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By Hay J.L., Pettitt A.N.

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X(n - m 1) have been removed by regression. Proof. We establish the formula by showing that + I ( t - R,~) = (1 - R;-~)(I - p2(m 1 , . . , m - 1)). In turn this follows from a classical formula of regression theory (Cramtr, 1946, p. 319) if we show that p(m 1, . ,m - 1) is the partial correlation as stated in Theorem 6. Let 2(n) be the regression of z ( n ) on z ( n - l), . . , z(n - m 1). > Let 2(n - m) be the regression of z ( n - m ) on the same variables. (n) on z ( n - m) - 2(n - m) to the mean square of z ( n ) - 2(n).

MuZtzple Time Series E. J. HANNAN Copyright Q 1970, by John Wiky 8 Sons Inc CHAPTER I1 The Spectral Theory of Vector Processes 1. INTRODUCTION This chapter is concerned with the Fourier analysis of time series. These Fourier methods are intimately linked with the notion of stationarity so that this kind of stochastic process will be of central interest, although departures from stationarity will also be considered. It is best, perhaps, to begin by explaining why Fourier methods play such an essential part in the theory.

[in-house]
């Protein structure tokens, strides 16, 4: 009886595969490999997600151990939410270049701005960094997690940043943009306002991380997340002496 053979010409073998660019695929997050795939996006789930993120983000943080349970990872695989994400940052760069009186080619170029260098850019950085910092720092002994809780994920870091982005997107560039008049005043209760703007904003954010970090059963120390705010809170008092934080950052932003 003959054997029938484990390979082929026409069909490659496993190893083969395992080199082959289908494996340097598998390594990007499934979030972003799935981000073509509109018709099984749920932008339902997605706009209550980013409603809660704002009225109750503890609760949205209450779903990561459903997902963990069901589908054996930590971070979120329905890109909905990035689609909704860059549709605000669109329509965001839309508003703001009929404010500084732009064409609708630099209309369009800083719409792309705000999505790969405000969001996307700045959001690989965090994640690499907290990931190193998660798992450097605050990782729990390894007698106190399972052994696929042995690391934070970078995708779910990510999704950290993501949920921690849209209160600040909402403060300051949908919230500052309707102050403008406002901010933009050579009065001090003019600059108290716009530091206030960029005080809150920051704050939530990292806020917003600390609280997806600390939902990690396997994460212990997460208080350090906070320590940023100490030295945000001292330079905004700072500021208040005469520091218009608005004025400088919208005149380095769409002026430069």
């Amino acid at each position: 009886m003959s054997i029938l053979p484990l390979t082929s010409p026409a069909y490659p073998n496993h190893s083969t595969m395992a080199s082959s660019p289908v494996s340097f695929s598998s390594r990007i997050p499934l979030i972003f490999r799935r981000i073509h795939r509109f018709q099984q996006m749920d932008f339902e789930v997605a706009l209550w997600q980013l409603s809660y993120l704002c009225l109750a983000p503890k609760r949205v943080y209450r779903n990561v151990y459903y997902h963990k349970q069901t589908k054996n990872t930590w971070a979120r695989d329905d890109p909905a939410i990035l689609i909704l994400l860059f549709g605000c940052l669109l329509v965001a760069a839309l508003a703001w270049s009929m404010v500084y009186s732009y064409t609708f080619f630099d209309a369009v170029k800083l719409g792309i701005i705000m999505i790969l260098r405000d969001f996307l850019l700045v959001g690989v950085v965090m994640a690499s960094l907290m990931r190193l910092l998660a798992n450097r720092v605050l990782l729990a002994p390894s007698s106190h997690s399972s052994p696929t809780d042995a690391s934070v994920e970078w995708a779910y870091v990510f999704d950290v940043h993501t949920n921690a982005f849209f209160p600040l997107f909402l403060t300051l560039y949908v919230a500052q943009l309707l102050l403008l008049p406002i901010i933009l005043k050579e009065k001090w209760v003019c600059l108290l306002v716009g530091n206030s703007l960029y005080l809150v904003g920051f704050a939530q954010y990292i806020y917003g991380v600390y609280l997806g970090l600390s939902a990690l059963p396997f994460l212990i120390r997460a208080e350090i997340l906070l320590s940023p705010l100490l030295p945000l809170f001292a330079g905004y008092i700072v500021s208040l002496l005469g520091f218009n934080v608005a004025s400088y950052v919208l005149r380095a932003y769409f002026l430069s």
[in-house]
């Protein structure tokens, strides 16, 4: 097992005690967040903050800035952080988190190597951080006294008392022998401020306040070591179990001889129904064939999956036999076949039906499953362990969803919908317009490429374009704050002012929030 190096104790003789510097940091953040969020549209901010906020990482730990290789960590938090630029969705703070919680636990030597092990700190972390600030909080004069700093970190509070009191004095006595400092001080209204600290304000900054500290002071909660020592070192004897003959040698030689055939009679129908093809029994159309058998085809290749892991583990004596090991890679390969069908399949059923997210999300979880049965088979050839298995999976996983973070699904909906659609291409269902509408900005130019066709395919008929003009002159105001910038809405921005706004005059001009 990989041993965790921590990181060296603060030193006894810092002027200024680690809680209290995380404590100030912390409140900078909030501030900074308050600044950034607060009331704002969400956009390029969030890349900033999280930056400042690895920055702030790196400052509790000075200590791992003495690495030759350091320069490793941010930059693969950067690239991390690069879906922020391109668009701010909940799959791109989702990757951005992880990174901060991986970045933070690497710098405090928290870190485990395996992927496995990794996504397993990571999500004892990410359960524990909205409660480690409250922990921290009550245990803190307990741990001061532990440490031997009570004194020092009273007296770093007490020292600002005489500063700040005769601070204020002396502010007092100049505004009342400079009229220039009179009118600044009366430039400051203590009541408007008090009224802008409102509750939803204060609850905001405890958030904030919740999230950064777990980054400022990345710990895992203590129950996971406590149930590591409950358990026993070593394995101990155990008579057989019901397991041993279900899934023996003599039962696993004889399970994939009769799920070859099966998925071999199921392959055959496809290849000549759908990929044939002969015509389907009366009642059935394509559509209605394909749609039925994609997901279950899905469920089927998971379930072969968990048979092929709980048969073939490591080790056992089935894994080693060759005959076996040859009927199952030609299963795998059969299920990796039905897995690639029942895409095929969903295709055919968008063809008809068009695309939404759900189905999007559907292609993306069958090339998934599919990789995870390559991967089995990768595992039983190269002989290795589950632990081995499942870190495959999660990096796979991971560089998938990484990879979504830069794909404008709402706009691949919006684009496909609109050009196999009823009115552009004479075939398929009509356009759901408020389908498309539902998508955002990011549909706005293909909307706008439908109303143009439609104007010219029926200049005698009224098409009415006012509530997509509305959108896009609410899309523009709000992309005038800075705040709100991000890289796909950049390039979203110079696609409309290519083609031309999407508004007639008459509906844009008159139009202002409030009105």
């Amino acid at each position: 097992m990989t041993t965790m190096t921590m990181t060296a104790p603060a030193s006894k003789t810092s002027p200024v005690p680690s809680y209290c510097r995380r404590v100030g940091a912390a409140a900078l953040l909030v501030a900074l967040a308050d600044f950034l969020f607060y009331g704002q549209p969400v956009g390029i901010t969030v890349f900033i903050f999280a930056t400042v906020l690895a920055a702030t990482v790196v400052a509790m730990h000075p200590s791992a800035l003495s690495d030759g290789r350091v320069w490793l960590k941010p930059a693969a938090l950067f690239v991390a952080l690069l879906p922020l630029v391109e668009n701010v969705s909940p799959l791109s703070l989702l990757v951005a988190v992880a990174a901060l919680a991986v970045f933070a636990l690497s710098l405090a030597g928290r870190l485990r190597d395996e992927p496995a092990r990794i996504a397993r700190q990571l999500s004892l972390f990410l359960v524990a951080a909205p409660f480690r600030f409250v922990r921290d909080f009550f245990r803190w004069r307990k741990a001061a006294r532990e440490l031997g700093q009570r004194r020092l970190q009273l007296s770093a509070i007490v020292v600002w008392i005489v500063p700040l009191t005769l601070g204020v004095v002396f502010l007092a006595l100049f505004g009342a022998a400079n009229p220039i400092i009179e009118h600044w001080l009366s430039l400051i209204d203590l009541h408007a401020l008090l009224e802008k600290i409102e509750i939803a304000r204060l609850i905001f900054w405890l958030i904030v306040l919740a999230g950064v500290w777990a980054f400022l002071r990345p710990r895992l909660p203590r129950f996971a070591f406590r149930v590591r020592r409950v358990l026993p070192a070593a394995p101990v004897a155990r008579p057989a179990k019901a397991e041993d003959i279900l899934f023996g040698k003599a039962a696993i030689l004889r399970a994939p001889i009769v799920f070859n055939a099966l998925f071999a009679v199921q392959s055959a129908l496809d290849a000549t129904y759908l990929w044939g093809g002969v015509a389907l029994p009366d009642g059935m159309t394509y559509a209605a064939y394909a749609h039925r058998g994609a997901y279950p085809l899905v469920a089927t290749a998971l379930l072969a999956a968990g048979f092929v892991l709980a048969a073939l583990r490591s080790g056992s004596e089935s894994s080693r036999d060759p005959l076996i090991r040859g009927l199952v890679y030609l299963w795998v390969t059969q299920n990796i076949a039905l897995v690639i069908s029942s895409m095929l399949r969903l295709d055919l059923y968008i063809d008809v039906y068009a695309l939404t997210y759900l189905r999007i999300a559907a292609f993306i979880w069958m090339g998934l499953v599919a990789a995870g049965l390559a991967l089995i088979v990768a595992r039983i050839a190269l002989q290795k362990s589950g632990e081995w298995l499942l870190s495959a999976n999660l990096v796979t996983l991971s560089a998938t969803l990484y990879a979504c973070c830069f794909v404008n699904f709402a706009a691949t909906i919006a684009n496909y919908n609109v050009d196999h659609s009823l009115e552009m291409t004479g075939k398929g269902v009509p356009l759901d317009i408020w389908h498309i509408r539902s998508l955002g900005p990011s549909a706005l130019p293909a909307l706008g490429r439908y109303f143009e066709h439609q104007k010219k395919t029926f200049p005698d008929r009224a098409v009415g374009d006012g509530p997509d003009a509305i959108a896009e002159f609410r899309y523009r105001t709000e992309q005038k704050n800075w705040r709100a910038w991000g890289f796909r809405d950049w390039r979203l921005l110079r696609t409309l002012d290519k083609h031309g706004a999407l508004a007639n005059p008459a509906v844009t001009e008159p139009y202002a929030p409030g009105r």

I) Integral Operators We consider first the operation which replaces z(t) by y(t> =S_mmA(s) 4 t - s) ds, where A ( s ) is such that h ( l ) =b ( f ) e " " dt exists in the mean-square sense defined above. (I and M ( s ) is a matrix of functions of bounded variation in every finite interval and for which h(l)= ( m J-m e'"M(ds) exists in the sense of mean-square convergence with respect to F defined above. Theorem 6. The random process y ( t ) is well defined as a limit in mean square of integrals over finite intervals, as the intervals increase to (- m, a),when and only when h ( l ) exists as a limit in mean square (F).

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